I’d like to start this morning with a few words about an issue that should be of grave importance to all of us — and that’s the threat of a nuclear-armed Iran.
It is no exaggeration to say that this is one of the most significant foreign policy challenges of our time, and one we simply have to get right.
That’s why a strong bipartisan majority has sought to pass legislation here in the Senate that puts teeth into the negotiations that have followed November’s interim agreement.
And that’s why Republican senators — and hopefully some Democrats senators as well — will continue to press the Majority Leader to allow a vote on this legislation before these negotiations end.
The Nuclear Weapon-Free Iran Act is a perfectly reasonable bill.
It doesn’t disrupt ongoing negotiations. It simply provides an incentive for Iran to keep its commitment under the interim agreement.
It says that if Iran doesn’t keep its word, then it faces even tougher sanctions than before.
In other words, it puts teeth into the talks that are already taking place.
And it’s a recognition of the success we’ve already had as a result of prior sanctions.
After all, there’s good reason to believe that sanctions are what brought the Iranians to the table in the first place.
So it just stands to reason that if the Iranians break this interim deal, they should face even tougher sanctions than before.
That’s especially true given the fact that we’re running out of tools here short of the use of force.
This bill is the best mechanism we have to keep the Iranians at the table until we get the right outcome, and ensure that they’re sticking to their end of the agreement.
We should not fall victim to Iran’s efforts at public diplomacy.
And let me just repeat that strong bipartisan majorities in both houses of Congress agree with that concept.
So there’s simply no good reason for the Majority Leader to prevent a vote on this crucial legislation.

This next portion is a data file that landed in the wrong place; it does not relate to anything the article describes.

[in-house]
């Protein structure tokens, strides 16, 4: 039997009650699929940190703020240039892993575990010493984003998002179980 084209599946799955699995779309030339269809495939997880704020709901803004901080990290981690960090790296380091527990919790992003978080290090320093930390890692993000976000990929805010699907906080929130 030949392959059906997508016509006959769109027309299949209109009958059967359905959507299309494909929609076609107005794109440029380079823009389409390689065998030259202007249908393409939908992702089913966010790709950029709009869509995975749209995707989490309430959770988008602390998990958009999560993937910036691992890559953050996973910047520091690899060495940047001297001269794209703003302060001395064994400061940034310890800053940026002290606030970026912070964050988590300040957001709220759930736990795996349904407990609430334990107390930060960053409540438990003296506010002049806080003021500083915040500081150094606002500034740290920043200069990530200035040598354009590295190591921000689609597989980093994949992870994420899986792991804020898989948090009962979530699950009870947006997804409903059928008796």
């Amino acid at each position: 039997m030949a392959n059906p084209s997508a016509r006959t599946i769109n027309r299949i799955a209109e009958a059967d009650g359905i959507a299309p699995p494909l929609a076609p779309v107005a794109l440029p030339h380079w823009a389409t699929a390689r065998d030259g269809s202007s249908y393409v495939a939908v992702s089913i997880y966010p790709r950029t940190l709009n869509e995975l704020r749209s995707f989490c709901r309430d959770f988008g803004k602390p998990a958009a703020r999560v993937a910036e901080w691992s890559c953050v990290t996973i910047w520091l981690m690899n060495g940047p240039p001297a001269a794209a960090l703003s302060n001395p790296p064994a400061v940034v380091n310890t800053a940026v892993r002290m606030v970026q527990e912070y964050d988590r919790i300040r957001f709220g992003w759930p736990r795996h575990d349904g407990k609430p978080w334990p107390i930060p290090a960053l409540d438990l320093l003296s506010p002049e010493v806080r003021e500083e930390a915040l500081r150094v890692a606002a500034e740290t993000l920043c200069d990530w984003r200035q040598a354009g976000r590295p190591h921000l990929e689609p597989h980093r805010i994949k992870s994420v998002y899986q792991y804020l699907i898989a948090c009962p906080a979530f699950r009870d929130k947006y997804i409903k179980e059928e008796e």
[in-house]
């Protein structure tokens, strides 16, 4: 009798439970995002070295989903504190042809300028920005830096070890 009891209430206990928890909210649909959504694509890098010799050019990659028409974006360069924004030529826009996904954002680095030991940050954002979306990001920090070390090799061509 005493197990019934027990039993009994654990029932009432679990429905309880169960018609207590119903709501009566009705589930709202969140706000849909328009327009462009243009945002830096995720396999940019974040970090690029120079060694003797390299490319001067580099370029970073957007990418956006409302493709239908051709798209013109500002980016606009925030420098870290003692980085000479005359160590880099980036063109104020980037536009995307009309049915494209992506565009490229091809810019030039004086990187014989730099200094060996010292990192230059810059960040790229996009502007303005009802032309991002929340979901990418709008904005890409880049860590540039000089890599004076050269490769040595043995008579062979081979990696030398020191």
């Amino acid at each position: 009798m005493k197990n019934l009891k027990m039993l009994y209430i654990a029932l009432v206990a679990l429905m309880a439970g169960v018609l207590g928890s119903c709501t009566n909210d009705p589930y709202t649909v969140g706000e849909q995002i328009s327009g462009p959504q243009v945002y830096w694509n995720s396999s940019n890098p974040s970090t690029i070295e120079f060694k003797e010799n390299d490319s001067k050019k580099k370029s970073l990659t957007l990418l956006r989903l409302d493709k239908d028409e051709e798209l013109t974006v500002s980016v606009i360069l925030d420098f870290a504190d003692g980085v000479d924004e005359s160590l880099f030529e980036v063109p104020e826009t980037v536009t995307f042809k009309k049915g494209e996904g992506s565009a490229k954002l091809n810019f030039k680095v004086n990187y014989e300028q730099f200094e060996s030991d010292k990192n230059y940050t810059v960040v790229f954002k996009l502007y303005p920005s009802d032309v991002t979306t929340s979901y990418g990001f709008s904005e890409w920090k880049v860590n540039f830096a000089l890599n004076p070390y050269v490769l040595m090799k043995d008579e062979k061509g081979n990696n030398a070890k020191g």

There is no excuse for muzzling the Congress on an issue of this importance to our own national security, to the security of Israel, our closest ally in the Middle East, and to international stability more broadly.
This is that rare issue that should unite the two parties in common purpose. And there’s no question that it would if the Majority Leader would simply drop his reflexive deference to a President whose foreign policy is focused on withdrawing from our overseas commitments.
A foreign policy that, at worst, poses a serious threat to our own security and that of our allies.
So once again I call on the Majority Leader to allow the Congress to serve its purpose and express itself in our nation’s policy toward Iran. Let our constituents speak on this all-important issue on which so many of us from both parties agree.
In the Joint Plan of Action, the President made clear that he opposes additional sanctions. Let Congress speak.
Let’s stand together for a forward-deployed, ready and lethal force that makes our commitments real in the eyes of friend and foe alike.
Let’s hold Iran accountable. Let’s do the right thing, approve this legislation, and send it to the President’s desk.
The clock is ticking. The time to act is now.